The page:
Prophylactic antibiotics have been recommended in patients with a previous history of spontaneous bacterial peritonitis.
Recently, there has been interest in the use of rifaximin for the prevention of spontaneous bacterial peritonitis and hepatorenal syndrome.
Dr Faisala Kamal and colleagues conducted a meta-analysis to evaluate this association of rifaximin.
The team searched several databases from inception through 2017, to identify comparative studies evaluating the effect of rifaximin on the occurrence of SBP and hepatorenal syndrome.
The researchers performed predetermined subgroup analyses based on the type of control group, design of the study, and type of prophylaxis.
|In the quinolone group, pooled odds ratio was 0.42|
|European Journal of Gastroenterology & Hepatology|
The research team included 13 studies with 1703 patients in the meta-analysis of spontaneous bacterial peritonitis prevention.
The team found that the pooled odds ratio was 0.40.
On sensitivity analysis, the research team observed that the adjusted odds ratio was 0.29.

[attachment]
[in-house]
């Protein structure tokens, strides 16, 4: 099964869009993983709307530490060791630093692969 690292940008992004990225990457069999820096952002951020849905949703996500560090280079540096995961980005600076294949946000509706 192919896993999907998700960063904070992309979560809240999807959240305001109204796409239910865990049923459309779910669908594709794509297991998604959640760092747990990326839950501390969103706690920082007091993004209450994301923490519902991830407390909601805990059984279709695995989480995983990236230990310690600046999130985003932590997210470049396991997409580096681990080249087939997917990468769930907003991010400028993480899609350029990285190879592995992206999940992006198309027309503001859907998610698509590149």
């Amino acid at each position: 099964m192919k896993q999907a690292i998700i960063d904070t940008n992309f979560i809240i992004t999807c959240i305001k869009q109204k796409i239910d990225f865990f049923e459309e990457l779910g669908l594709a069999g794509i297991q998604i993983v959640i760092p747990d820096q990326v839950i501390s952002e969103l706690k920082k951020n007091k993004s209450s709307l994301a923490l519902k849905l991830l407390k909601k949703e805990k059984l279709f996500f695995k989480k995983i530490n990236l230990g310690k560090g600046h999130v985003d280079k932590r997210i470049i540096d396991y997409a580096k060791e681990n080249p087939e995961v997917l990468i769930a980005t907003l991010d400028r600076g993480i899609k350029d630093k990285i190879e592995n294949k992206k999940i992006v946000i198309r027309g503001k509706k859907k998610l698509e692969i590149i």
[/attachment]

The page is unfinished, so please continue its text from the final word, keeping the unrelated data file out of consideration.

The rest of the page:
The research team found that in the quinolone group, pooled odds ratio was 0.42, and in the no antibiotic group, pooled odds ratio was 0.40.
However, with sensitivity analysis, benefit of rifaximin was demonstrable; pooled odds ratio were 0.32, and 0.28 for the comparison with quinolones and no antibiotics, respectively.
Pooled odds ratio based on randomized controlled trials was 0.41.
For the prevention of hepatorenal syndrome, the pooled odds ratio was 0.25.
Dr Kamal's team concludes, "Rifaximin has a protective effect against the development of spontaneous bacterial peritonitis in cirrhosis."
"However, the quality of the evidence as per the GRADE framework was very low."
"Rifaximin appeared effective for the prevention of hepatorenal syndrome."